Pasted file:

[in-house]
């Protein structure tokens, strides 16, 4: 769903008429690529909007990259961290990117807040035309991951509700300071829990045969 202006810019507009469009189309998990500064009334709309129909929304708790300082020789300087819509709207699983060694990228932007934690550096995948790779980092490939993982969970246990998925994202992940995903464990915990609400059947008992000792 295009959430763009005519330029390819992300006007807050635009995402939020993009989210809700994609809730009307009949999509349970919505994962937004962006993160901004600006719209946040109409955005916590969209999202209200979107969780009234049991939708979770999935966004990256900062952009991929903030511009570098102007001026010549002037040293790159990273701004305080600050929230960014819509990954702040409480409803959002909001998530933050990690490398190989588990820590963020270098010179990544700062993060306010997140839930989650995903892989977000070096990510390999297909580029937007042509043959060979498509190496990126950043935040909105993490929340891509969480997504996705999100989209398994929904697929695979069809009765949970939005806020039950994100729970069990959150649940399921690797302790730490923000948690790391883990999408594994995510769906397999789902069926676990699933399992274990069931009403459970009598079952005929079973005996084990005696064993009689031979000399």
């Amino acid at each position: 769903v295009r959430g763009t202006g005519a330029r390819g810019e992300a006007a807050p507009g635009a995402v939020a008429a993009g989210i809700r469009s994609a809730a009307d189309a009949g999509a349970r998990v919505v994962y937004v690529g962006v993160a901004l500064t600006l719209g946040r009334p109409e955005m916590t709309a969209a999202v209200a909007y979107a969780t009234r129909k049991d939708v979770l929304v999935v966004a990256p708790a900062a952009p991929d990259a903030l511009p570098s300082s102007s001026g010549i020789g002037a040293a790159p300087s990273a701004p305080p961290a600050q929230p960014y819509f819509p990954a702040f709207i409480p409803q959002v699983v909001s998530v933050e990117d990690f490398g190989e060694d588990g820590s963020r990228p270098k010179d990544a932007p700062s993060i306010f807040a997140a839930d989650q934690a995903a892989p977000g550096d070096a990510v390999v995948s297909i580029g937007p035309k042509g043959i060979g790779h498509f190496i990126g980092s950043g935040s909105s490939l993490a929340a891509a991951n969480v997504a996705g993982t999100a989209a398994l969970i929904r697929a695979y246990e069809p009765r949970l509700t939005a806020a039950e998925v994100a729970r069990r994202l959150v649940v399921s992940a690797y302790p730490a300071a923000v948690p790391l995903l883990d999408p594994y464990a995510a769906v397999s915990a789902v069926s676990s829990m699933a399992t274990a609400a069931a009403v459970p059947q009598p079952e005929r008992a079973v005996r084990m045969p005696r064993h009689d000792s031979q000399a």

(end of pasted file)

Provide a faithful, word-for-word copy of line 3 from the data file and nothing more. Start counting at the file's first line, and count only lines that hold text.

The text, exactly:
């Amino acid at each position: 769903v295009r959430g763009t202006g005519a330029r390819g810019e992300a006007a807050p507009g635009a995402v939020a008429a993009g989210i809700r469009s994609a809730a009307d189309a009949g999509a349970r998990v919505v994962y937004v690529g962006v993160a901004l500064t600006l719209g946040r009334p109409e955005m916590t709309a969209a999202v209200a909007y979107a969780t009234r129909k049991d939708v979770l929304v999935v966004a990256p708790a900062a952009p991929d990259a903030l511009p570098s300082s102007s001026g010549i020789g002037a040293a790159p300087s990273a701004p305080p961290a600050q929230p960014y819509f819509p990954a702040f709207i409480p409803q959002v699983v909001s998530v933050e990117d990690f490398g190989e060694d588990g820590s963020r990228p270098k010179d990544a932007p700062s993060i306010f807040a997140a839930d989650q934690a995903a892989p977000g550096d070096a990510v390999v995948s297909i580029g937007p035309k042509g043959i060979g790779h498509f190496i990126g980092s950043g935040s909105s490939l993490a929340a891509a991951n969480v997504a996705g993982t999100a989209a398994l969970i929904r697929a695979y246990e069809p009765r949970l509700t939005a806020a039950e998925v994100a729970r069990r994202l959150v649940v399921s992940a690797y302790p730490a300071a923000v948690p790391l995903l883990d999408p594994y464990a995510a769906v397999s915990a789902v069926s676990s829990m699933a399992t274990a609400a069931a009403v459970p059947q009598p079952e005929r008992a079973v005996r084990m045969p005696r064993h009689d000792s031979q000399a």